—> NY Daily News (4/4/14): Cabbies’ $1.4M Health Care, Disability Fund Remains Frozen by City Lawyers
A long-sought health care and disability fund for yellow taxi drivers has amassed $1.4 million – but cabbies who are injured or ill still can’t get a dime from it.
In 2012, the Taxi & Limousine Commission voted to create a fund to provide financial assistance to drivers who must buy their own health insurance and lack many of the benefits that employers traditionally provide workers.
But the agency didn’t pick a program administrator until this past September, more than one year after the vote. While cabbies have been contributing to the fund since October, and former TLC Chairman David Yassky signed a contract with the administrator on Dec. 31, city lawyers have not green-lighted the arrangement.
“It’s heartbreaking,” said Bhairavi Desai, executive director of the New York Taxi Workers Alliance. “Everyday, we see drivers whose lives we know would be better if the fund was up and running.”
Drivers like Mushtaq Ahmed, 57, who injured his neck and spine when he fell down a flight of stairs while off-duty in mid-March. A father of six, Ahmed has been unable to work since his tumble, and it could be several more weeks before doctors say the cabbie can get back behind the wheel.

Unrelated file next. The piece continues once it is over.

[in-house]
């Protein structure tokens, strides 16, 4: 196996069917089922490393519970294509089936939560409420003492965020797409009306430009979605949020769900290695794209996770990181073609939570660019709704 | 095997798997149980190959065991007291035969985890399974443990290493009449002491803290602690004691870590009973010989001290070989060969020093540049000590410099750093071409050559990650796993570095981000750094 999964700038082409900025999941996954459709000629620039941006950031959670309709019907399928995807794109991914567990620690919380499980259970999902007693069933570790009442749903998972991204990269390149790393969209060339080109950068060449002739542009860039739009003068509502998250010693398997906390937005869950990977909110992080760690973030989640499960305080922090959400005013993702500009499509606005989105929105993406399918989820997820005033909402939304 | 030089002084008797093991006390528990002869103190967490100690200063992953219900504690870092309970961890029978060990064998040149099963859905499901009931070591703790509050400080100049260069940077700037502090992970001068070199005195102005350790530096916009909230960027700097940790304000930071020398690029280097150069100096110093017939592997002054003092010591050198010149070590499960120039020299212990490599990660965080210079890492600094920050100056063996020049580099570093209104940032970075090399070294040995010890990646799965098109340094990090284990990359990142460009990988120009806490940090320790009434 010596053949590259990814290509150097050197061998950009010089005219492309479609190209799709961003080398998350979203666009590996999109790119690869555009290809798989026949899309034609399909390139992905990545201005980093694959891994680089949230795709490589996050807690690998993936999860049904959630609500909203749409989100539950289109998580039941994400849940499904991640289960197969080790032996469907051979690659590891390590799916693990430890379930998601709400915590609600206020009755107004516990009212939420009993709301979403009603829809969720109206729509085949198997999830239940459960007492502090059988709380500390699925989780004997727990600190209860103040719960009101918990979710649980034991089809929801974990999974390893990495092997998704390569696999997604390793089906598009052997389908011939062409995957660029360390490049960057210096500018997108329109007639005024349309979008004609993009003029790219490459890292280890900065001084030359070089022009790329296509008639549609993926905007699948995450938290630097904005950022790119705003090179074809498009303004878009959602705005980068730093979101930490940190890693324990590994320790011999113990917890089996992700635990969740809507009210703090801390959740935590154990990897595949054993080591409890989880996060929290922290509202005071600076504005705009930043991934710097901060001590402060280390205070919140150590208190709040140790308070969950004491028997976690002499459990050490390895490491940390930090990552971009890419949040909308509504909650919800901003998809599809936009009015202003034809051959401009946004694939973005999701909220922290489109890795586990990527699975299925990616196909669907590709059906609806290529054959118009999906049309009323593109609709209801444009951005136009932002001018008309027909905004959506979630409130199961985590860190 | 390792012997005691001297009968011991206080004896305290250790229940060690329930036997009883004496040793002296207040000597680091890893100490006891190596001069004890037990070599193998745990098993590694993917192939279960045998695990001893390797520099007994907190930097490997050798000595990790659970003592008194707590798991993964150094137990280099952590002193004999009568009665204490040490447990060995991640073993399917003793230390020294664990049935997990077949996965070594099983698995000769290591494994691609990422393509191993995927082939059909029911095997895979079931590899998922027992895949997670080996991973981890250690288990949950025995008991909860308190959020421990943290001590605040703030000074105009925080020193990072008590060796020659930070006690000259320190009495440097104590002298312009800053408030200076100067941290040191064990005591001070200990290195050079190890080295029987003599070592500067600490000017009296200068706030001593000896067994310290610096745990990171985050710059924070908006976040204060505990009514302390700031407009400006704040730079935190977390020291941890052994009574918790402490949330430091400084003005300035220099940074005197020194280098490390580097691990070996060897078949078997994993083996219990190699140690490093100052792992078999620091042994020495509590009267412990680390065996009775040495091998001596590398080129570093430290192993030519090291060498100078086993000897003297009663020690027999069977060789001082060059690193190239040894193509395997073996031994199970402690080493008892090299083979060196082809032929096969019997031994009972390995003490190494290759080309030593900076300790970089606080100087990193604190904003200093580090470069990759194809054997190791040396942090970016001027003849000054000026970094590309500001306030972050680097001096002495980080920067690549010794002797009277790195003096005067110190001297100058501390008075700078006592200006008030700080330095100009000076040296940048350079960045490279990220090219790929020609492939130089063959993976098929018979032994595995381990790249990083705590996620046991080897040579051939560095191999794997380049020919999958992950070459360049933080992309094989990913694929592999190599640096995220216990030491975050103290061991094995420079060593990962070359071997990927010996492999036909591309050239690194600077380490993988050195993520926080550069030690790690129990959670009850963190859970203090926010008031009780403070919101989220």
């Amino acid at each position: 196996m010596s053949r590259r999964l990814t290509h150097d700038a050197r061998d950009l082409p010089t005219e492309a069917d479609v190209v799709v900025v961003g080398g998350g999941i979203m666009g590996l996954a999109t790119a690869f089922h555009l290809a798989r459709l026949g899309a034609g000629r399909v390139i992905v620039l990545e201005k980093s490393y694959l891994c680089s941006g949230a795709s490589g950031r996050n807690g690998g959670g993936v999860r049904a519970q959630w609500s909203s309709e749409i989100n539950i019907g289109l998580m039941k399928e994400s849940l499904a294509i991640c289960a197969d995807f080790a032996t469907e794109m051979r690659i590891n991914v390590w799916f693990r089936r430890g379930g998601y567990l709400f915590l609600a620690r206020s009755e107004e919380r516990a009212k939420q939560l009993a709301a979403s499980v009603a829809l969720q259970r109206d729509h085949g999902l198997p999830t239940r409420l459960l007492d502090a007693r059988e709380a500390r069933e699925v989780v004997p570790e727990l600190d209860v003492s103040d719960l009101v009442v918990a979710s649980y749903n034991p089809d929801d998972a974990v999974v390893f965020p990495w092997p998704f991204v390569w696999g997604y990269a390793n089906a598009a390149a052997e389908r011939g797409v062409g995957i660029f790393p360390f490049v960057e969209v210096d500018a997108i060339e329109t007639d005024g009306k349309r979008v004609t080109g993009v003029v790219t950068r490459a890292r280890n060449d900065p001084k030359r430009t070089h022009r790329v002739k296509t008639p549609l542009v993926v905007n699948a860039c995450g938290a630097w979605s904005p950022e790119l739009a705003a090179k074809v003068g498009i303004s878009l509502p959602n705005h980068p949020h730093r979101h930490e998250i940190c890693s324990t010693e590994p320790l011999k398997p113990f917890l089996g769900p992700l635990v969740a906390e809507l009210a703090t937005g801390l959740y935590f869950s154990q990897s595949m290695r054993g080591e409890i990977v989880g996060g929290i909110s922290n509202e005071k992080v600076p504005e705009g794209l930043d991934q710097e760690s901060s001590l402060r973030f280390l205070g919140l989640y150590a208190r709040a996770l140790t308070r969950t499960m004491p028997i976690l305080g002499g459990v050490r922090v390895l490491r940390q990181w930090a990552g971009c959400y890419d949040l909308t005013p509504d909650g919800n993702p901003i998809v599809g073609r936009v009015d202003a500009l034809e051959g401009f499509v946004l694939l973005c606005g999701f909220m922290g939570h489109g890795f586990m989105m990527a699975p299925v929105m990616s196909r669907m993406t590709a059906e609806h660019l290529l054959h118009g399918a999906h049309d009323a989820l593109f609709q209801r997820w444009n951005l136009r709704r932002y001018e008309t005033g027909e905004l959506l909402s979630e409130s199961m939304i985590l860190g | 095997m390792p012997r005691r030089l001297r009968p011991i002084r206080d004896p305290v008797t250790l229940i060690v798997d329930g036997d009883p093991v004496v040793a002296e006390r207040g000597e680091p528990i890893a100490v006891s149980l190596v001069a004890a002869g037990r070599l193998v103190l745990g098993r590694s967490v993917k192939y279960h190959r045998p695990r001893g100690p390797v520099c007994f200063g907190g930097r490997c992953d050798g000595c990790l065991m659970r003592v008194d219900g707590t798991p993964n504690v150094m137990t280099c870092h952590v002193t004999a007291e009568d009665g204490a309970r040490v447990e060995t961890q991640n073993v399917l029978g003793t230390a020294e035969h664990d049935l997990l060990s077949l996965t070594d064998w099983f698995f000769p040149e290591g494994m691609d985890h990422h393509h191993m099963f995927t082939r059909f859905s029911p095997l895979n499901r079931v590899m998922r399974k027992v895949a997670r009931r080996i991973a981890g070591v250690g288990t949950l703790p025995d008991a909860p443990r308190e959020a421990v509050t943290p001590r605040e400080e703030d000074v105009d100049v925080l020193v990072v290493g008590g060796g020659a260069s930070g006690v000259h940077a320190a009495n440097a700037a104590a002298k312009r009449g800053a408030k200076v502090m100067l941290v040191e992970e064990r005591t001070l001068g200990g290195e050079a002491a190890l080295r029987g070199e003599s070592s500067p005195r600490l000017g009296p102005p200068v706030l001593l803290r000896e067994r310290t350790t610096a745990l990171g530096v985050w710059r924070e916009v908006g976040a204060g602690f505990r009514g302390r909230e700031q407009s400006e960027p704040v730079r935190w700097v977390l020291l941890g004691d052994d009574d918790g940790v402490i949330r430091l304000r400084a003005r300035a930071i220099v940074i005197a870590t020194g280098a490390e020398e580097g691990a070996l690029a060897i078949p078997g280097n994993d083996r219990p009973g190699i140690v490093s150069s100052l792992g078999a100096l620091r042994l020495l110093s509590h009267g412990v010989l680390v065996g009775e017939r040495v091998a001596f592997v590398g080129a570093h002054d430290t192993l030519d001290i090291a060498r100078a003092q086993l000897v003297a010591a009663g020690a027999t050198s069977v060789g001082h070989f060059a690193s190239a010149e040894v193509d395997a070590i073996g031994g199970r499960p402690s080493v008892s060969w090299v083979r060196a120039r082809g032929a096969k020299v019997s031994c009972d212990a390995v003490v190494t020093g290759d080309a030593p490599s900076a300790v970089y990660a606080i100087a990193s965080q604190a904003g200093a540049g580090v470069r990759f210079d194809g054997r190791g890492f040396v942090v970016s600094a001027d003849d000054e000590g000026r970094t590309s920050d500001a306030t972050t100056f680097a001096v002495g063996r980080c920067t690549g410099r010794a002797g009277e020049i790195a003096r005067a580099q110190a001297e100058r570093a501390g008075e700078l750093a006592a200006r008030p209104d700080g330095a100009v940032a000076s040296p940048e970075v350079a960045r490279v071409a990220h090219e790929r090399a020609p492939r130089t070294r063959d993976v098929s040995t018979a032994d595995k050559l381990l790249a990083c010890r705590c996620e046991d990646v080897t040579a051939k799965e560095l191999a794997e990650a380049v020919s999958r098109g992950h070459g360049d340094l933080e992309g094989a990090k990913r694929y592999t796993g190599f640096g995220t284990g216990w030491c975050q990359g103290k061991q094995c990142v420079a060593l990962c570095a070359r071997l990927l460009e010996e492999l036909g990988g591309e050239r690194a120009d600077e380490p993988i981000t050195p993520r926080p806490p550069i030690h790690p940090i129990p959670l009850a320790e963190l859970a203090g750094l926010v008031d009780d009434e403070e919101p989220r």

“I have no income – nothing,” Ahmed said. “I worry about rent and food . . . everything.”
Ahmed leases a cab from another driver who owns a taxi and a yellow-cab medallion. Owner-drivers are not required by state law to provide disability coverage.
The fund, if authorized to distribute financial assistance, would provide Ahmed with $300 to $350 a week, Desai said. Ahmed also may be eligible to obtain weekly payments from a state Workers Compensation Board fund, but it would be very little, less than $200 a week, Desai said.
The TLC last year selected a nonprofit offshoot of the Taxi Workers Alliance to administer the fund.
Meera Joshi, a former TLC lawyer who is on track to become the city’s next taxi chief, said the city Law Department has concerns related to pending lawsuits that challenge the agency’s authority to establish a benefits fund, and the agency’s choice for administrator. Since October, cabbies have had to contribute 6 cents per fare to the fund.
Joshi, who helped craft the contract while she was the TLC’s top lawyer, said the de Blasio administration is committed to getting the benefits program functioning. She could not, however, estimate how much longer drivers would have to wait.
“The law department has to feel comfortable with moving to the next step,” Joshi said Thursday during a confirmation hearing before the City Council’s committee on rules, privileges and elections.
Joshi is the vice president of campus safety at NYU. She spent three years at the TLC as deputy commissioner of legal affairs and general counsel. She previously held high-level posts at the city Civilian Complaint Review Board and Department of Investigation.
(Click here to read the article online)